5 Critical Product Manager Skills
Learn in 5 minutes what has taken me more than 5 years as a product manager.
Product Managers deserve a place on the field — or at least the sidelines — and not just in the front office. For those that are not football inclined, in my experience, embodying a coaching mentality instead of the proverbial “CEO” mantra has produced the best results in my time as a product manager.
A coach cares as much about the success of the organization as they do about helping create the secret sauce to win. A coach spends time in the trenches with the team every day in order to achieve that success. The best coaches are often those which execute with strong emotional intelligence.
“A leader is best when people barely know he exists. When his work is done, his aim fulfilled, they will say: we did it ourselves.” — Lao Tzu
Here are 5 skills that have helped me succeed:
- Customer Empathy
- Enjoy the journey
- Coach Mentality
- Move Over
Breaking It Down
1. Working with Customers
I’ve spent more than five years working as a product manager. When I started I had no idea what it meant to work as a product manager. My early professional experience was rooted in working to solve problems for customers — reflecting now I see it was then that I started honing my ability to use empathy professionally. Only later did I learn that customer empathy would be such a critical skill in a successful product management career.
2. Enjoy The Journey
Satisfied customers are the destination but what about the journey?
When you’re working as a product manager you quickly realize to be successful you need a competent and skillful team. In order to foster that dedication and encourage the team around you to be driven, you have to be capable of exhibiting empathy. As the product manager, you must constantly balance the demands of your customers & sales teams with the capabilities — the velocity — of your team and you’re quite often perceived as the “bad guy” because inevitably you’ll bring change the team won’t want to endure.
Just as any number of films reflect when a team is inspired they quite often come together to produce unexpected results. I’ve seen and lived this — the startup with a team of individuals who truly care about the success of what they are building. One differentiator of many successful organizations is their ability to rally teams together around a mission that transpires the normal work to be paid exchange.
This all starts with a good coach — product manager. When working in an agile team setup the product manager is the main conduit of communication in and out for their team. It’s up to the product manager to share the good, the bad, and the ugly information and feedback for internal and external stakeholders. It’s in those moments that a coaching mentality can foster a mindset that leads to a team above and beyond expectations.
3. Coach Mentality
In Silicon Valley, you can find any number of people who will describe the Product Manager role as the “CEO” of their product. Listen, I get it, and I don’t necessarily disagree — a successful product manager should work to be “in the know” about all things related to their product. However, I’ve found my greatest success when working hand in hand with my teams to draw up the “next play”.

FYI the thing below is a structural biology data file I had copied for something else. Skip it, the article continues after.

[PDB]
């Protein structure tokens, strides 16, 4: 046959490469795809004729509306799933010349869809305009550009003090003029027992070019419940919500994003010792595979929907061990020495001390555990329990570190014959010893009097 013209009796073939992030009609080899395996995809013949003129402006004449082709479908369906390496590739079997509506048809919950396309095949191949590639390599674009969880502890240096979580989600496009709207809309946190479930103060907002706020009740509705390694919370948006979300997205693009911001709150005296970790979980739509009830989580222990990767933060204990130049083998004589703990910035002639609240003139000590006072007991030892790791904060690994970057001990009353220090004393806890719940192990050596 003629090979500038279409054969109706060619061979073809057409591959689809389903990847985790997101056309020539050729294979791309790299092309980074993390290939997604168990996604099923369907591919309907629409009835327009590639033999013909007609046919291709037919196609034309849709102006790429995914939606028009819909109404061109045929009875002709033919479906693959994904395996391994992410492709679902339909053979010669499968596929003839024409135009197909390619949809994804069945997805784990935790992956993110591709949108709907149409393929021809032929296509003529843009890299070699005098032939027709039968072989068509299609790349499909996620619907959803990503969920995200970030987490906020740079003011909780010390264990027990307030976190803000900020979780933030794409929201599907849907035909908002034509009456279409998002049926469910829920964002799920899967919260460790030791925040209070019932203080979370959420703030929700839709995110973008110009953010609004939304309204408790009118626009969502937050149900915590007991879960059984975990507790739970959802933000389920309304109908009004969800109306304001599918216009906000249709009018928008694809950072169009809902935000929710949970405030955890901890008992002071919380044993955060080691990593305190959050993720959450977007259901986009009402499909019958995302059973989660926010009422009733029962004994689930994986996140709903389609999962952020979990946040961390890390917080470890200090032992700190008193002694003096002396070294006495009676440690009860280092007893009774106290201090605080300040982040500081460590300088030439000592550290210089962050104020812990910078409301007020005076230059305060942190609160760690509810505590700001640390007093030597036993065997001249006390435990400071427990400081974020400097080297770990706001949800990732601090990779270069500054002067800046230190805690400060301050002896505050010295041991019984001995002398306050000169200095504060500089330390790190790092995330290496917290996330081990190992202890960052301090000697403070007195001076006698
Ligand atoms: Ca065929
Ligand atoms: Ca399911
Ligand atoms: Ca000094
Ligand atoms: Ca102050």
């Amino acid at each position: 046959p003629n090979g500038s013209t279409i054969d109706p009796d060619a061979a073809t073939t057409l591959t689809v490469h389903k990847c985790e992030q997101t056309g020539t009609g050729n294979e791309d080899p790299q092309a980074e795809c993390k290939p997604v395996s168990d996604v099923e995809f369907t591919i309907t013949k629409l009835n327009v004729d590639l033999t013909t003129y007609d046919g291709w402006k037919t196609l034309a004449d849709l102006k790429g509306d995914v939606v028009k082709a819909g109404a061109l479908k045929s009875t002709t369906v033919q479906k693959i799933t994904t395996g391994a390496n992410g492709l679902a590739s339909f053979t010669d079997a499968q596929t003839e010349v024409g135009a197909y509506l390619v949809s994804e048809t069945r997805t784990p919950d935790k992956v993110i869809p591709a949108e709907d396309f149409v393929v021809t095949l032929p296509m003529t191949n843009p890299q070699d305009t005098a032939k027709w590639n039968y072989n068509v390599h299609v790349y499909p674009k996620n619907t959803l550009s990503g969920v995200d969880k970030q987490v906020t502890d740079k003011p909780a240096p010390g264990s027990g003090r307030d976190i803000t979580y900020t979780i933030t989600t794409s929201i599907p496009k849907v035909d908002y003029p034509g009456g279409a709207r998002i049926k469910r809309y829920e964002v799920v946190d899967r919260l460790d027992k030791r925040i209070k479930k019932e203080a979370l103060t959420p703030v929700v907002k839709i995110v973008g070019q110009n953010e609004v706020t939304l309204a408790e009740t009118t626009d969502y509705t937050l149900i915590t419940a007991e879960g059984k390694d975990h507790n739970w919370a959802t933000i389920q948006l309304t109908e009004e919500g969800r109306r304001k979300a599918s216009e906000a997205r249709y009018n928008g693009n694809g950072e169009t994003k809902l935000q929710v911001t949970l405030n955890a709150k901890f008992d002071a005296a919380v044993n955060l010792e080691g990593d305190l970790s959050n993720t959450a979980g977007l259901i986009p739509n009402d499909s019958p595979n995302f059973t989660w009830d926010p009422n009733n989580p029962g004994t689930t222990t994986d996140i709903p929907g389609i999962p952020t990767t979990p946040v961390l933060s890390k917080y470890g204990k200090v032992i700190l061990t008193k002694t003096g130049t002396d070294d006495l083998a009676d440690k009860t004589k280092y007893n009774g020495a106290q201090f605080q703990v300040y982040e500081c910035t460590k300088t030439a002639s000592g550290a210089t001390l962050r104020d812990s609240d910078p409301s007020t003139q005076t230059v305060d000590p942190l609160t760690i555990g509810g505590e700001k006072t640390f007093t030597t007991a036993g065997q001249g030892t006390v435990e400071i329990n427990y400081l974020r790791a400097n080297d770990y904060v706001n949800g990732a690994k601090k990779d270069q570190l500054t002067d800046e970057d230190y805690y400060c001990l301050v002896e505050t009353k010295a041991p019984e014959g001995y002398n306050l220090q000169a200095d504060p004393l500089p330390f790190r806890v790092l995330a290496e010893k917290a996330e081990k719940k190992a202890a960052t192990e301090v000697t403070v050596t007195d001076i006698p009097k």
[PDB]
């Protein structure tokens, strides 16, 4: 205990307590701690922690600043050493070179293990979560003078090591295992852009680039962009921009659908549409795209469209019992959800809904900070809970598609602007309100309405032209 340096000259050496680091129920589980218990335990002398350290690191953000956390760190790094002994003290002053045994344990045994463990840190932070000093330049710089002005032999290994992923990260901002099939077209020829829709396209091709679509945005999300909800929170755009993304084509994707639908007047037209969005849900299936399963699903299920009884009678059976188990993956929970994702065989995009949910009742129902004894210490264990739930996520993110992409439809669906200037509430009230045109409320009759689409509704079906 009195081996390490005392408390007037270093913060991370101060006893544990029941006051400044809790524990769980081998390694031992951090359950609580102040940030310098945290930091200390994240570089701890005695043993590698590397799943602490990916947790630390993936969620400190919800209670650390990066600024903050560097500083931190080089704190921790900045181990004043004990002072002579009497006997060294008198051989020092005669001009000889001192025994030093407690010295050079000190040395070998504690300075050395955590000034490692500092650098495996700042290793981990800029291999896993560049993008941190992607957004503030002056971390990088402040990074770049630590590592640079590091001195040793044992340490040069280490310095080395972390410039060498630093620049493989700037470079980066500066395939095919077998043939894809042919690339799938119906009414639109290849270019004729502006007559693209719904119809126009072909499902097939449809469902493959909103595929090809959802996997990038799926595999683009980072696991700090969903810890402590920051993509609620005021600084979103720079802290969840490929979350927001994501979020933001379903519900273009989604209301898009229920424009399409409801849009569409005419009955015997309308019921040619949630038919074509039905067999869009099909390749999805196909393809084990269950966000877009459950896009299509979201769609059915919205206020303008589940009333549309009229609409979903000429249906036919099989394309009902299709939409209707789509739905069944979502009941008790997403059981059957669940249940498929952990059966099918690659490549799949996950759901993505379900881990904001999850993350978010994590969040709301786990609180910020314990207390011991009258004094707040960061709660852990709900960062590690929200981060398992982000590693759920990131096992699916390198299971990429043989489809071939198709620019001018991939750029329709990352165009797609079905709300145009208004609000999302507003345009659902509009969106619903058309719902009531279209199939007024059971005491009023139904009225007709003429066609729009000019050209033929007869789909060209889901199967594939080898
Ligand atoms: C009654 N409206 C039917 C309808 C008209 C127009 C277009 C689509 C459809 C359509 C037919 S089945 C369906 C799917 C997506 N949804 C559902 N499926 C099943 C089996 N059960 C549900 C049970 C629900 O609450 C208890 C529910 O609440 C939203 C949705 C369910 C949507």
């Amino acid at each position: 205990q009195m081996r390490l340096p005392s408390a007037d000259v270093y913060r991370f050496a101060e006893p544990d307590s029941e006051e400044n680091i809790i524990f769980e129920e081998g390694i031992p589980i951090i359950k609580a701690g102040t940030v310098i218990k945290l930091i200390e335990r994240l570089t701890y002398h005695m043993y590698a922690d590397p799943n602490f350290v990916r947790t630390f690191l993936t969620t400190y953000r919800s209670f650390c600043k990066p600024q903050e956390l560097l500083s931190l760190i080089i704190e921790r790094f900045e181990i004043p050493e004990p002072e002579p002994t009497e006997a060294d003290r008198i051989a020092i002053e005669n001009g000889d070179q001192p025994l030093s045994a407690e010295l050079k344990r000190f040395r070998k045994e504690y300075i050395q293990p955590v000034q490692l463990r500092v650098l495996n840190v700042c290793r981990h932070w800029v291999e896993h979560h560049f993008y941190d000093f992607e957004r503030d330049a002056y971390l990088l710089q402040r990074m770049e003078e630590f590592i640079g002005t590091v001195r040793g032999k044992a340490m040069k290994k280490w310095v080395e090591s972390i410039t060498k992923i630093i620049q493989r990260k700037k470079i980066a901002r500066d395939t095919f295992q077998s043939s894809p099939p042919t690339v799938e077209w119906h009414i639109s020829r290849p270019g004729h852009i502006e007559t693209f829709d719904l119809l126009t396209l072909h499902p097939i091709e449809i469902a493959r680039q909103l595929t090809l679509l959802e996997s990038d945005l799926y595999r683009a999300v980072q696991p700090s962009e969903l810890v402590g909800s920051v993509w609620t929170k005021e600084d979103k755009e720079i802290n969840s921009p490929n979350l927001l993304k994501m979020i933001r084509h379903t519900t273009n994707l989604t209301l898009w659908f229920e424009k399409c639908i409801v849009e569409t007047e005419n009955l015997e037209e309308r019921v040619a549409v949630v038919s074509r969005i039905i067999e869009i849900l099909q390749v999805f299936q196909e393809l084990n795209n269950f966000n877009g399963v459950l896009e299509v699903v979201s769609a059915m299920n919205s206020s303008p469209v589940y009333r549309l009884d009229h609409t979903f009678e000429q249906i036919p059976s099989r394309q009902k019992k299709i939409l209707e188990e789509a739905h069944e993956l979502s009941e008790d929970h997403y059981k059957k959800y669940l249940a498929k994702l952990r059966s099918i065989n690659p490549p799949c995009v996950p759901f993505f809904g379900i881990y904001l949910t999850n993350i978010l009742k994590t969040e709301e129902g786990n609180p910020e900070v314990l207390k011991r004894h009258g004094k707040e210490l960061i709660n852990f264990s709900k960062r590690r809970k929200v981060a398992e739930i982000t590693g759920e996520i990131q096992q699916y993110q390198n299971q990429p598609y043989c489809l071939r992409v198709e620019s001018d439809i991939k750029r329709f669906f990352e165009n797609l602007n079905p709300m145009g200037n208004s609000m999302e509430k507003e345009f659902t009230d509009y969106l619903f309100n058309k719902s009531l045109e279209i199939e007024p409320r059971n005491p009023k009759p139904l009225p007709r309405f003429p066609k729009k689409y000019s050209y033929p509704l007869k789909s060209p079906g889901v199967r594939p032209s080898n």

Back to my earlier analogy — the coach has a shared interest in the success of the team, whereas the CEO or owner cares about the profitability of the organization. It’s a subtle difference and in most cases winning equals profits but don’t be fooled an owner can replace a coach just like a CEO could dismiss a product manager.
Walking in someone else’s shoes, so to speak, is often pointed out as the best way to understand the challenges they face. In my experience to understand how I can better inspire the team to do their best work I make it a point to understand the intricacies my teams face every day — “hand in hand”.
4. Move Over
There is an equally important concept that every product manager needs to follow to be successful — get out of the way. Micro-management can be devastating in any professional setting and that’s no different for a product manager. It will demotivate your team and take away their sense of innovation and ownership.
A coach will call the play but when the game is on the line and the situation on the field is changing, the quarterback has to have the ability to call an audible and change the play. In development there is an often referred to mindset of product is the “what” and engineering is the “how”. Again there are nuances and it doesn’t mean product managers can’t be involved but when the goal is a touchdown to win the game so long as the team gets there the “how” is less important — until we review the film to improve, the retrospective.
A great coach can take a group of team and make them a high functioning team. It takes time to understand individual motivations but if everyone is there for the right reasons and believes you can be successful then a good product manager can ensure they all row in the same direction.
In true reflection, a good PM will also realize they have many resources at their fingertips and should always keep learning. I’d recommend reading The Lean Product Playbook by Dan Olsen (who I had the chance to meet a few years ago). The book is described as “a practical guide to building products that customers love.”
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I work solving problems, driving operational excellence, and launching products. Along with being a DaaS focused Product Manager, I consult for organizations focused on maximizing value through product-focused growth and data value. Join the Buzz